We (Stirling & Sabrina Matheson, Artistic Directors) had been discussing how we would run a company since the very beginnings of our careers as dancers. Ballet Internationale, Indianapolis’ former professional company, folded in 2005 and that jump-started our conversations and planted the idea of starting a new company in Indy. When we moved back to Indianapolis in 2011 it was with the intention of founding a company. We spent a few years networking and building relationships, and then took the leap when Ron Morgan offered the use of his studio, Performer’s Edge. (click here for the company website)
How long have you been around? Founded? What did you do this past season?
BTI was founded in 2014 and we just completed our second season. We presented four mainstage productions: Macabre: A Night of Edgar Allan Poe Ballets, our first Nutcracker, the second annual Sun King Brewing Presents: Beer & Ballet, and an original version of The Firebird, which was performed alongside a new version of Les Biches and the grand pas de deux from Flames of Paris.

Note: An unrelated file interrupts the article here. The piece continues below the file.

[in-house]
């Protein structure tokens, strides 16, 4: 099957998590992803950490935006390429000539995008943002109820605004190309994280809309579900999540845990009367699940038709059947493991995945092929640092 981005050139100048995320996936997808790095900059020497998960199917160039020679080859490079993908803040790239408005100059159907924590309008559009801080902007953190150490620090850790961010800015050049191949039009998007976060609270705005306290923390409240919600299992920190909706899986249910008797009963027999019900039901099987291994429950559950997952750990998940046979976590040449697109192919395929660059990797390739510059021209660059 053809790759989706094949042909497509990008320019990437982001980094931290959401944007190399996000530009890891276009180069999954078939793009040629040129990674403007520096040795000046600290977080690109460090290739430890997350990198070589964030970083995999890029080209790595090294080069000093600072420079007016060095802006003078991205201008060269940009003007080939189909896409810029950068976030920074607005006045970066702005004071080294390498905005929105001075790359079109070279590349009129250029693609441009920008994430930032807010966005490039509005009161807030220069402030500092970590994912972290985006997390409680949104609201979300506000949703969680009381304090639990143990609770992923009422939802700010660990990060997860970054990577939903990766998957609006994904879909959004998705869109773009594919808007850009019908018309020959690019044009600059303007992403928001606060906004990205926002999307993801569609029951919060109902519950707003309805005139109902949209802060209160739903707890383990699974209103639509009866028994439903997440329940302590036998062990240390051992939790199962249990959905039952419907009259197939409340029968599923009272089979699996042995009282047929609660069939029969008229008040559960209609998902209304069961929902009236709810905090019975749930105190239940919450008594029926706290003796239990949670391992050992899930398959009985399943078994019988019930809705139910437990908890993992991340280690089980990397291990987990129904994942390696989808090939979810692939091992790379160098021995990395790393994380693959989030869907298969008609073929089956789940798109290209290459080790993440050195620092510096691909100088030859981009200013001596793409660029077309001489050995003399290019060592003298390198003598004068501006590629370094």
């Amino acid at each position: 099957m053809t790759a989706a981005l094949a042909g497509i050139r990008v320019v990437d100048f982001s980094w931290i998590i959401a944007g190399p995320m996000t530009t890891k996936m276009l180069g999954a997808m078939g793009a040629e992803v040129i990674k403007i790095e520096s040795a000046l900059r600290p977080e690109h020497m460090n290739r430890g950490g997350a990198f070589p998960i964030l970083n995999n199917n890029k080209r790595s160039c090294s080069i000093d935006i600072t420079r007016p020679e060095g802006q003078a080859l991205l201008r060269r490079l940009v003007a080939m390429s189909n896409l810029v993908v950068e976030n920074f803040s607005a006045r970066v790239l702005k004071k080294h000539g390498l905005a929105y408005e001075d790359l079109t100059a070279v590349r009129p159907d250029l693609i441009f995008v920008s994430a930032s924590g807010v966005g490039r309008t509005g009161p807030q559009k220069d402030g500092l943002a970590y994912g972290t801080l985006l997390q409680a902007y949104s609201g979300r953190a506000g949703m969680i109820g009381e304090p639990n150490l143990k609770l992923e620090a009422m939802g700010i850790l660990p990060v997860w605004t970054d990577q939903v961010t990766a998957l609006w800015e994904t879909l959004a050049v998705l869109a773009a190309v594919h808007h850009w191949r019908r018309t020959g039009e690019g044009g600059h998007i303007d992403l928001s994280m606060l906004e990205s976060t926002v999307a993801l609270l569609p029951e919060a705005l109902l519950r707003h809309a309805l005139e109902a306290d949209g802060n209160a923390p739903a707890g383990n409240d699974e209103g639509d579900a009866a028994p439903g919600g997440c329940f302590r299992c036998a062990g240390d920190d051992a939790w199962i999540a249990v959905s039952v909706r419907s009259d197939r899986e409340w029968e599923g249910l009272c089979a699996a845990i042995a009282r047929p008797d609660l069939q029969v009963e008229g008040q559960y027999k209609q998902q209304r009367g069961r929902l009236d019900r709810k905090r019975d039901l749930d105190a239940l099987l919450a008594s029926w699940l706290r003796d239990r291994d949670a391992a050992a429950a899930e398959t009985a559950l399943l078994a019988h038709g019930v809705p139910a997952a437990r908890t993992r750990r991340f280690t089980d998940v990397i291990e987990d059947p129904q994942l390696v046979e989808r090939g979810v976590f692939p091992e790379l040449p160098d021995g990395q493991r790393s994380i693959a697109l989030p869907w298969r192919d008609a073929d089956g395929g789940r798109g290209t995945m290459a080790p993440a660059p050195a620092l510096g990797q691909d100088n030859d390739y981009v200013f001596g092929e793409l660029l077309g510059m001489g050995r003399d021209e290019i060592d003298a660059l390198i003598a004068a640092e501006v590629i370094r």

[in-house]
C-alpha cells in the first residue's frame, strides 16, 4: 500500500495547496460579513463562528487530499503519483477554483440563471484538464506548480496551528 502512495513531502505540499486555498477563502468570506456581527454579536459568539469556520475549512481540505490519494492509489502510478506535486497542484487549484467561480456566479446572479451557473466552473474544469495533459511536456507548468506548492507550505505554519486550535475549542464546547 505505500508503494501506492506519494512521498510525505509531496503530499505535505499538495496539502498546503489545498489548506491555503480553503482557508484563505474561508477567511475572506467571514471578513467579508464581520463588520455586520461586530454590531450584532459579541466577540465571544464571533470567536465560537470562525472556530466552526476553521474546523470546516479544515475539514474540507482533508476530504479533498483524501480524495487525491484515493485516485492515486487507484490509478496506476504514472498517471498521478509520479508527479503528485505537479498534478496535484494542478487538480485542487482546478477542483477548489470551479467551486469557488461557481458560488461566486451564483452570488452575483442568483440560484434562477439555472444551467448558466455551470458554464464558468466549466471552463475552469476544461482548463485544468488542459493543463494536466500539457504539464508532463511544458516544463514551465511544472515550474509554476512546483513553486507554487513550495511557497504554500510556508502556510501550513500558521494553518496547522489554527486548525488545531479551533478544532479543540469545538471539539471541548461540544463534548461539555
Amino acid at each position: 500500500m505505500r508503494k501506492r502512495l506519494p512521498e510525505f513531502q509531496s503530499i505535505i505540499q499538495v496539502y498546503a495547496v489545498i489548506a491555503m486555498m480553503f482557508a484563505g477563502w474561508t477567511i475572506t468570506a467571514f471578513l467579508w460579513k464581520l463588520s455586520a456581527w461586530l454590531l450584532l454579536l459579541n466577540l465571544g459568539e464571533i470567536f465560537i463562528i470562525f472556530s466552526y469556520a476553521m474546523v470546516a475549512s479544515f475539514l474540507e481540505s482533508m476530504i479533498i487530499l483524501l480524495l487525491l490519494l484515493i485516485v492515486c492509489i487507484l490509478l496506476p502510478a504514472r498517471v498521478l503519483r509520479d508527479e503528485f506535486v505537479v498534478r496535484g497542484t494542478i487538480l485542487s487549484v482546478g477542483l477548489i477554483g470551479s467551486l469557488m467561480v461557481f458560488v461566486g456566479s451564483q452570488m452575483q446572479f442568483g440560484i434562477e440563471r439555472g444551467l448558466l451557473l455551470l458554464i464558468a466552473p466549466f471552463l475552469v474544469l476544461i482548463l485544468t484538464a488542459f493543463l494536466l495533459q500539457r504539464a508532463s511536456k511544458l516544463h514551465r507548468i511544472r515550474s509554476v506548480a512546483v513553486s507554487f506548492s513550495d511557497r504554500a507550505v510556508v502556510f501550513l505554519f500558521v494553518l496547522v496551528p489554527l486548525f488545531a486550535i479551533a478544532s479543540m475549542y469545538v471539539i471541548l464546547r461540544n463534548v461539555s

What was the thought process in creating this company?
We saw a lot of inefficient use of money and abuse as dancers: companies where the highest-paid dancers were barely scraping the poverty line while eight full-time marketing staff worked on ads for just four productions; companies where dancers were pushed to dance on injured limbs despite the long-term consequences; companies where titles and promotions were used as weapons. This was not the world we wanted.